Schools – unlike most government institutions – are frequently forced to propose an additional sales tax to fund much-need renovations and construction. Those additional taxes are usually decided at the voting booth. Take the time to carefully investigate the funding request, and support those requests that seem reasonable. Even the sturdiest school buildings can deteriorate over time, and we certainly need safe schools.
I am a Christian, and prayer is an important part of my life. If you share similar beliefs, I encourage you to pray for our schools, our students, our teachers, and our school leaders. Pray for wisdom and strength. Pray that the children will be clothed and well-fed. Pray that the teachers will be encouraged and energized. Pray that the administrators will have vision and direction. I have seen the powerful effects of a community praying for a school. If you ask a few teachers, you’ll likely get a similar response.
Simply stated, our schools could use your support. The funds provided by the government allow a school to operate somewhere between “adequate” and “average.” And as the world becomes more competitive and demanding, our students deserve an excellent education. Like the firehouse and the police station, the neighborhood school belongs to everyone. Strong schools are essential for vibrant, safe, and productive communities.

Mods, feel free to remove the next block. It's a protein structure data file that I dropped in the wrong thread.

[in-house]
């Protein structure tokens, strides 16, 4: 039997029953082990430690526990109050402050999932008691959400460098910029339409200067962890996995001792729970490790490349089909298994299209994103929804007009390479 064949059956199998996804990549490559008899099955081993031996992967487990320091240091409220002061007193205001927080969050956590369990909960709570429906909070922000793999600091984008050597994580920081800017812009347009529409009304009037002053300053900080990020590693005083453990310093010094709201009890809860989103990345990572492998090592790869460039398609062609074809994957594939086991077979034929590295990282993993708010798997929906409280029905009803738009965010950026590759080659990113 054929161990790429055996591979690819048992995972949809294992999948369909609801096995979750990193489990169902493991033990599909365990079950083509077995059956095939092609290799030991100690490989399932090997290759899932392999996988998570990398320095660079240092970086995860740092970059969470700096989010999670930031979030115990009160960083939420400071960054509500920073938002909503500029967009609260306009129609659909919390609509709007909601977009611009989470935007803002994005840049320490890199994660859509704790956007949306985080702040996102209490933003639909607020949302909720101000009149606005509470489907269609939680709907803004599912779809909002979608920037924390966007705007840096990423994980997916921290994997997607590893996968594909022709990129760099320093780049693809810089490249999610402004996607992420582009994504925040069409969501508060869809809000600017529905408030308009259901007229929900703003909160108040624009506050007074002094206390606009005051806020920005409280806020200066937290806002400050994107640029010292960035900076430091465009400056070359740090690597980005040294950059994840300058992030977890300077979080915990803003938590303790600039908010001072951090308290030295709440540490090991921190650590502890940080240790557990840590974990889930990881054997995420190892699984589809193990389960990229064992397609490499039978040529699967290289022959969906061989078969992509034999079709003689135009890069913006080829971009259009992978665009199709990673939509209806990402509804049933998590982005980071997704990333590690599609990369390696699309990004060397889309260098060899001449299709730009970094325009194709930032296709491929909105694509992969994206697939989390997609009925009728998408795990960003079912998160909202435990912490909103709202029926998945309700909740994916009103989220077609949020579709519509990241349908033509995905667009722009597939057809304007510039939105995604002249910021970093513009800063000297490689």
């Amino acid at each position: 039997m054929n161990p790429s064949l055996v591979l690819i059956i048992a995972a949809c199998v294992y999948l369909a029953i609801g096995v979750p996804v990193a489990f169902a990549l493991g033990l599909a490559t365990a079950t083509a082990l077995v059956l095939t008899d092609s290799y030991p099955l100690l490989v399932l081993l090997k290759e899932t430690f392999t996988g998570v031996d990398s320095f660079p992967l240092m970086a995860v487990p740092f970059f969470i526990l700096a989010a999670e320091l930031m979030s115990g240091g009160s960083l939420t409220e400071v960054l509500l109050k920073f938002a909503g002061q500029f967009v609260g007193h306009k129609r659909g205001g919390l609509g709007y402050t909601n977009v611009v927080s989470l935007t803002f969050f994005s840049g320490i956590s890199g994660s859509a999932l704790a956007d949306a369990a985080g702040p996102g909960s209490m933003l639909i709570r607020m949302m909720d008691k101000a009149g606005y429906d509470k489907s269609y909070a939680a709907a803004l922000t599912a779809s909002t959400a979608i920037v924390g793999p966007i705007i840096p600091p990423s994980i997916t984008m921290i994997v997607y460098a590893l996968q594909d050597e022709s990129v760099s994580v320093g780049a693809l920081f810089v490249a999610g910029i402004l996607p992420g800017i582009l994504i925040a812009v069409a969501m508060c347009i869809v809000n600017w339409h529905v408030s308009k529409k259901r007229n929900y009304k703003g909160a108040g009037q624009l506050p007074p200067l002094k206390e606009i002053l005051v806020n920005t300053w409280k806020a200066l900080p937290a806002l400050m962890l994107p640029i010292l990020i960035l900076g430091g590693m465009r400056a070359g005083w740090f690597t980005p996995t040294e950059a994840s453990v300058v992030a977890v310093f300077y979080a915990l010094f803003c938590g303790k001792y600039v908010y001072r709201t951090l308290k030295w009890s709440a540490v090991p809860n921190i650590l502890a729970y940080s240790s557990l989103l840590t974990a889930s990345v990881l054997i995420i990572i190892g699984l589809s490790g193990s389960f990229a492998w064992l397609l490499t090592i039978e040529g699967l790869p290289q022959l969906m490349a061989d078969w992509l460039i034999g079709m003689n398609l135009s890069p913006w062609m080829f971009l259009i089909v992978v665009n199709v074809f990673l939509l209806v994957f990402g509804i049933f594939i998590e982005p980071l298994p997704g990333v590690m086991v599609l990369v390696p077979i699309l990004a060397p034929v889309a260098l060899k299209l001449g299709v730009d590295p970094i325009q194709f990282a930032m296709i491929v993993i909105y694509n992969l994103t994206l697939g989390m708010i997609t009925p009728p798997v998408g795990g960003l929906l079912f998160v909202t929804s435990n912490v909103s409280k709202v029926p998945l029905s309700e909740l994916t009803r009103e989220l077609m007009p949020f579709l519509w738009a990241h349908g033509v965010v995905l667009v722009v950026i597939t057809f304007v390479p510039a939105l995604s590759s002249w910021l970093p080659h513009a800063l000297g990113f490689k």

Keith Kyker (M.Ed)
is a career educator with 35 years of teaching experience. He has worked with every age group from Pre-K to college. Keith's experience includes stints at suburban mega-high schools, neighborhood elementary and middle schools, and a tiny K-12 school in a Yupik village on the Bering Sea.
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Important note: the ideas and opinions expressed on this blog are the those of the author, Keith Kyker, and in no way reflect the opinions, policies, or practices of any of Keith's current or former employing school districts.